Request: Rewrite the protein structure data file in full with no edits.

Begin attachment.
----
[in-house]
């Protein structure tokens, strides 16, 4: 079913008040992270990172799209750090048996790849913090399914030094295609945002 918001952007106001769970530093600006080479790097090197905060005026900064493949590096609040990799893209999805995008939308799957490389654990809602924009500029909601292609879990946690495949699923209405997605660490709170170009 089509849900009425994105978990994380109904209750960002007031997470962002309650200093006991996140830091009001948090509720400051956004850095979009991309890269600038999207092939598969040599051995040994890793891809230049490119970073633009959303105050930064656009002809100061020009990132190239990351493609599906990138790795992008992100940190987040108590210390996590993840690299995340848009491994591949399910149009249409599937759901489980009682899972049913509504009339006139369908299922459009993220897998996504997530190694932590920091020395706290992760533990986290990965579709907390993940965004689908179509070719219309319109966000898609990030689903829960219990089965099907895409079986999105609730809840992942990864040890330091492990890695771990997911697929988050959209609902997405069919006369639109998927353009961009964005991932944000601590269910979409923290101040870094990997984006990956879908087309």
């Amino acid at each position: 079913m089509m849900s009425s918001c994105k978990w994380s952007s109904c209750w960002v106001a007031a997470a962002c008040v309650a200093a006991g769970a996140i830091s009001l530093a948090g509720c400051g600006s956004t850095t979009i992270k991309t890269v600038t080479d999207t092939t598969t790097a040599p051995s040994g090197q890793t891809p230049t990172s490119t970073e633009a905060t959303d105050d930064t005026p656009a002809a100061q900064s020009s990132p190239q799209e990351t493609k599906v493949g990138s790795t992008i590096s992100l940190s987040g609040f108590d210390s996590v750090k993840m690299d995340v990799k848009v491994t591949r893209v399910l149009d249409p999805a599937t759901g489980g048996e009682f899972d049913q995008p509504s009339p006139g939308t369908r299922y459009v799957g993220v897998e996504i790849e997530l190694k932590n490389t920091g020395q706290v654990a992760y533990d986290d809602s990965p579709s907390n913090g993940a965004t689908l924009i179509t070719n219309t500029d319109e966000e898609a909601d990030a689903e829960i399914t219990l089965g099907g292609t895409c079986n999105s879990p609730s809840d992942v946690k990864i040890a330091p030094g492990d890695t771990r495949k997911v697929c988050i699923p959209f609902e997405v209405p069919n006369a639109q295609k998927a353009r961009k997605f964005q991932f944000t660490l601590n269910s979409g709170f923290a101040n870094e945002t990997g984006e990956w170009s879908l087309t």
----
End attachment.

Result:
[in-house]
């Protein structure tokens, strides 16, 4: 079913008040992270990172799209750090048996790849913090399914030094295609945002 918001952007106001769970530093600006080479790097090197905060005026900064493949590096609040990799893209999805995008939308799957490389654990809602924009500029909601292609879990946690495949699923209405997605660490709170170009 089509849900009425994105978990994380109904209750960002007031997470962002309650200093006991996140830091009001948090509720400051956004850095979009991309890269600038999207092939598969040599051995040994890793891809230049490119970073633009959303105050930064656009002809100061020009990132190239990351493609599906990138790795992008992100940190987040108590210390996590993840690299995340848009491994591949399910149009249409599937759901489980009682899972049913509504009339006139369908299922459009993220897998996504997530190694932590920091020395706290992760533990986290990965579709907390993940965004689908179509070719219309319109966000898609990030689903829960219990089965099907895409079986999105609730809840992942990864040890330091492990890695771990997911697929988050959209609902997405069919006369639109998927353009961009964005991932944000601590269910979409923290101040870094990997984006990956879908087309």
């Amino acid at each position: 079913m089509m849900s009425s918001c994105k978990w994380s952007s109904c209750w960002v106001a007031a997470a962002c008040v309650a200093a006991g769970a996140i830091s009001l530093a948090g509720c400051g600006s956004t850095t979009i992270k991309t890269v600038t080479d999207t092939t598969t790097a040599p051995s040994g090197q890793t891809p230049t990172s490119t970073e633009a905060t959303d105050d930064t005026p656009a002809a100061q900064s020009s990132p190239q799209e990351t493609k599906v493949g990138s790795t992008i590096s992100l940190s987040g609040f108590d210390s996590v750090k993840m690299d995340v990799k848009v491994t591949r893209v399910l149009d249409p999805a599937t759901g489980g048996e009682f899972d049913q995008p509504s009339p006139g939308t369908r299922y459009v799957g993220v897998e996504i790849e997530l190694k932590n490389t920091g020395q706290v654990a992760y533990d986290d809602s990965p579709s907390n913090g993940a965004t689908l924009i179509t070719n219309t500029d319109e966000e898609a909601d990030a689903e829960i399914t219990l089965g099907g292609t895409c079986n999105s879990p609730s809840d992942v946690k990864i040890a330091p030094g492990d890695t771990r495949k997911v697929c988050i699923p959209f609902e997405v209405p069919n006369a639109q295609k998927a353009r961009k997605f964005q991932f944000t660490l601590n269910s979409g709170f923290a101040n870094e945002t990997g984006e990956w170009s879908l087309t």